Negative messages about vaccines propagated on the social media are acting as the main barrier to vaccinations, a report from the UK-based charity Royal Society for Public Health (RSPH) has revealed. The report, titled "Moving the Needle", identified two in five (41 per cent) parents, saying they are often or sometimes exposed to negative messages about vaccines on social media. This increased to as many as one in two (50 per cent) among parents with children under five years old.
Traditional media, on the other hand, continued to be influential, and was highlighted by healthcare professionals as impacting the public's views on vaccines. The fear of side effects of vaccines was found to be the primary reason for choosing not to vaccinate, while lack of confidence in the effectiveness of the vaccine was the key reason for parents choosing not to vaccinate their children against flu, the report said.
"Fear and misinformation about vaccines can cause significant damage to seemingly stable vaccination programmes," said RSPH Chief Executive Shirley Cramer. "With the dawn of social media, information - and misinformation - about vaccines can spread further and faster than ever before and this may, unfortunately, be advantageous for anti-vaccination groups," Cramer added.
The report also called for social media platforms and the press to do more to combat "fake news" as millions of lives have been saved through vaccination, and side effects are rare. It suggested that efforts to limit health misinformation online and via social media should be increased, especially by social media platforms themselves.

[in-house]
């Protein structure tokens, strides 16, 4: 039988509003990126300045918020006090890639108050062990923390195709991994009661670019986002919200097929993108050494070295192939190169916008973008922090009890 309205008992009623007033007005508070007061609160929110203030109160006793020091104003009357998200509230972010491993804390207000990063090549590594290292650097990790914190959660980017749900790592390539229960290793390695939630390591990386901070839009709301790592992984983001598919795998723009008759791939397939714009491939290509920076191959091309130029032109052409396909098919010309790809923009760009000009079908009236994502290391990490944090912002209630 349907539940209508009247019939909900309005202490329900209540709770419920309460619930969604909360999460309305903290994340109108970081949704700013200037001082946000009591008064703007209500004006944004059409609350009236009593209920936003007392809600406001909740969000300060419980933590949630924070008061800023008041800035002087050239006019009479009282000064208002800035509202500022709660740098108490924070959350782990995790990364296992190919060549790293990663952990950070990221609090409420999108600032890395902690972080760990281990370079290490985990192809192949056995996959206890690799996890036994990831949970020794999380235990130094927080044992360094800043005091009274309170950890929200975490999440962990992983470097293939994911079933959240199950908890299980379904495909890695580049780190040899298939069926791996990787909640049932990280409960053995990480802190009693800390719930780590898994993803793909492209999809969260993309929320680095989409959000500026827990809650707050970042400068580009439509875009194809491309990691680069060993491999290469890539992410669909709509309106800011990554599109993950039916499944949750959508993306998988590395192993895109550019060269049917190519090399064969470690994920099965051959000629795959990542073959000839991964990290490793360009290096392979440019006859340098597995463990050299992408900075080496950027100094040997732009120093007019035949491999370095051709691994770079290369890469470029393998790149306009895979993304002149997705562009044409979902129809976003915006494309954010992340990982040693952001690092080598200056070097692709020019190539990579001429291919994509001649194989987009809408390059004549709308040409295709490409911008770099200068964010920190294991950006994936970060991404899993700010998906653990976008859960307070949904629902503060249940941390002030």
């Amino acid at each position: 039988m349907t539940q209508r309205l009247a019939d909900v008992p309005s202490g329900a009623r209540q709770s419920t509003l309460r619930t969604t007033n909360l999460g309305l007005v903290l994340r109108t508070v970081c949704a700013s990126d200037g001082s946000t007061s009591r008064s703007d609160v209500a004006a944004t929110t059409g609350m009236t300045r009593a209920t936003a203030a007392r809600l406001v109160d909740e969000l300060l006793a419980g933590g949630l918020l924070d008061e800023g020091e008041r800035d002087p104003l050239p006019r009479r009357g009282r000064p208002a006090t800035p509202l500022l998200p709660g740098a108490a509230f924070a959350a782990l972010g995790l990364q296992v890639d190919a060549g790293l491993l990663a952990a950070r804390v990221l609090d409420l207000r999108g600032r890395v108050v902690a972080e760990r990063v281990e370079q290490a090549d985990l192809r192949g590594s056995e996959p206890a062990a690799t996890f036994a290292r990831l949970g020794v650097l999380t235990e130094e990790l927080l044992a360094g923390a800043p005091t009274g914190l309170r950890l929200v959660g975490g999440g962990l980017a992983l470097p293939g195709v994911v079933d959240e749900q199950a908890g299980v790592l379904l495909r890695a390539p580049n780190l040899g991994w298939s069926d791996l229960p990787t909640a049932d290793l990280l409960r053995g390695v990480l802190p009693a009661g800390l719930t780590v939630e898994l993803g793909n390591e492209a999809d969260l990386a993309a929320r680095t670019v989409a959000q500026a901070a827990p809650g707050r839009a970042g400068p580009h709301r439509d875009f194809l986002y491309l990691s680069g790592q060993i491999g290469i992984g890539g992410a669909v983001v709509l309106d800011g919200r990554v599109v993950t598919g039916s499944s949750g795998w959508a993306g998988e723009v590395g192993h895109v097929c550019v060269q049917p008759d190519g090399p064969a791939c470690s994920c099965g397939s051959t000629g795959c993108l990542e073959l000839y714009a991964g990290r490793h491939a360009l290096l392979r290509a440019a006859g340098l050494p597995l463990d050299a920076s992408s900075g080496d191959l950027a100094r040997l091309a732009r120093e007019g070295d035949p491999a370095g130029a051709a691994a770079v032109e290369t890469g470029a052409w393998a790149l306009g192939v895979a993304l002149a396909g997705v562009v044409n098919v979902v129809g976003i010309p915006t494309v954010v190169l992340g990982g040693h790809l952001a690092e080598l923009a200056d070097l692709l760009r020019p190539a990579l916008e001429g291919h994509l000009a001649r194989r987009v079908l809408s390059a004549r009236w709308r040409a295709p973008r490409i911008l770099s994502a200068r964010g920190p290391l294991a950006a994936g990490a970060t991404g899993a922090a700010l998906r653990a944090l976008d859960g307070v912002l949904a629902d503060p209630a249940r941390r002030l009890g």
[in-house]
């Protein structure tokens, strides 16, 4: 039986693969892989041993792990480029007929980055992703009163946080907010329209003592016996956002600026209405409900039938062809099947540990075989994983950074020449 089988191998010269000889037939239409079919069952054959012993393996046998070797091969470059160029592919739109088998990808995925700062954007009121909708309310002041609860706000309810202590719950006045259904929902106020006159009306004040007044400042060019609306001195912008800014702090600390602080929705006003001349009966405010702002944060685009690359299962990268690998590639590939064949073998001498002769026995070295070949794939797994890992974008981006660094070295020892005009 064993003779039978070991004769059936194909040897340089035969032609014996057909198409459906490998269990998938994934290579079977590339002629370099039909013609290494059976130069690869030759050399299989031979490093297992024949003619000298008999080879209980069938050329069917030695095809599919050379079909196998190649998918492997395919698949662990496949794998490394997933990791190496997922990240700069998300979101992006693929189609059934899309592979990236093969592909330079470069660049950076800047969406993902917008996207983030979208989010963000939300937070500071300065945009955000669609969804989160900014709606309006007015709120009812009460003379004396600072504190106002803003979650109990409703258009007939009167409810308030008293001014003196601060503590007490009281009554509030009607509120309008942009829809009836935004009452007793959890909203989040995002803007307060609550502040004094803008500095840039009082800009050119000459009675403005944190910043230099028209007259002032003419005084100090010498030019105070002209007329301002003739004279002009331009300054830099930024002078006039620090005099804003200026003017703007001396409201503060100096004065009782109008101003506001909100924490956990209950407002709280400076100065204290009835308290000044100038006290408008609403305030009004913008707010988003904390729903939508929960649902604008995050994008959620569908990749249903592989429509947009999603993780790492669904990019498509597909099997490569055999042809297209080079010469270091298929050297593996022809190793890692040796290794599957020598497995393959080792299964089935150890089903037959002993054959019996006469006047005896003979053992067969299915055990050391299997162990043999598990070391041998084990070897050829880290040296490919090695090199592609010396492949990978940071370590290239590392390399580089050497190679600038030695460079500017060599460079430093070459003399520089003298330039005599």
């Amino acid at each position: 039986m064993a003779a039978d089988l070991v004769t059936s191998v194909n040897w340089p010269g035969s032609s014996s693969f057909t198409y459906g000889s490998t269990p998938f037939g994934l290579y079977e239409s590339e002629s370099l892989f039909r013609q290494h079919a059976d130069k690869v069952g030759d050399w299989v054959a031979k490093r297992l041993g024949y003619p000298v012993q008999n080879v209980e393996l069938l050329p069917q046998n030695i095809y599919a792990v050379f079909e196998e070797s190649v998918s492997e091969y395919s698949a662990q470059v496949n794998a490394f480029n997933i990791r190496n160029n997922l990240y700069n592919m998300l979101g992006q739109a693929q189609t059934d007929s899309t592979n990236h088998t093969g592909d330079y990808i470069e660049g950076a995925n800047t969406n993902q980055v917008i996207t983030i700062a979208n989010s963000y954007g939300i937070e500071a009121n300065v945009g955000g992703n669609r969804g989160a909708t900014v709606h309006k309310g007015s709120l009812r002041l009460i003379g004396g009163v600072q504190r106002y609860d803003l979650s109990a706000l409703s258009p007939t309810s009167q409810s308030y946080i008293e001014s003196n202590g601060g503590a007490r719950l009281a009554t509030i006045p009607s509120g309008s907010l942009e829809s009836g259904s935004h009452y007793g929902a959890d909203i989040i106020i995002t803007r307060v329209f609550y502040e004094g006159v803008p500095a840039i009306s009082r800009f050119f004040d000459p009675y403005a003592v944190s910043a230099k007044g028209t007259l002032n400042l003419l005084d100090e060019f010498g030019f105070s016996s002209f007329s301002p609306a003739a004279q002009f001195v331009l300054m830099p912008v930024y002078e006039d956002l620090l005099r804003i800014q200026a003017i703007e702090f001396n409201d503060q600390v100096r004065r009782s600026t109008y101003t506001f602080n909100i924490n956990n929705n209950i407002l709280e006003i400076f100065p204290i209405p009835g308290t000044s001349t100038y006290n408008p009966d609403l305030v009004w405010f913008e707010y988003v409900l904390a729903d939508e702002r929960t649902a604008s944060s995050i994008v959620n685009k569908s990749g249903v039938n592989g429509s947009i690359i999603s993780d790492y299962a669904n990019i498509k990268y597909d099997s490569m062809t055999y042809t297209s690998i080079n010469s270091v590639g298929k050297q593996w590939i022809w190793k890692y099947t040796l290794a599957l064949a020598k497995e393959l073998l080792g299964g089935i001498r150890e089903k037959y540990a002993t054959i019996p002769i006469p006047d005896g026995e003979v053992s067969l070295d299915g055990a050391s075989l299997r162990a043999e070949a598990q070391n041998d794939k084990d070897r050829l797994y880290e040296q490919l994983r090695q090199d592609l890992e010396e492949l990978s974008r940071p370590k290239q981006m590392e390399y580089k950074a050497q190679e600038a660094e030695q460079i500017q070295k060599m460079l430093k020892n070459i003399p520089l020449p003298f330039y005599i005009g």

Education on vaccines in schools should be increased and improved. Access to vaccinations must be improved and it should be offered in a more diverse range of locations, including high street pop-ups, utilising the wider public health workforce. The report is based on the findings of surveys of nearly 5,000 people across the UK on their awareness and attitudes towards vaccines, such as MMR, the flu jab and HPV.
They include 2,600 parents, 2,000 other adults and more than 200 healthcare professionals, such as nurses, pharmacists and general practitioners.
(With IANS inputs)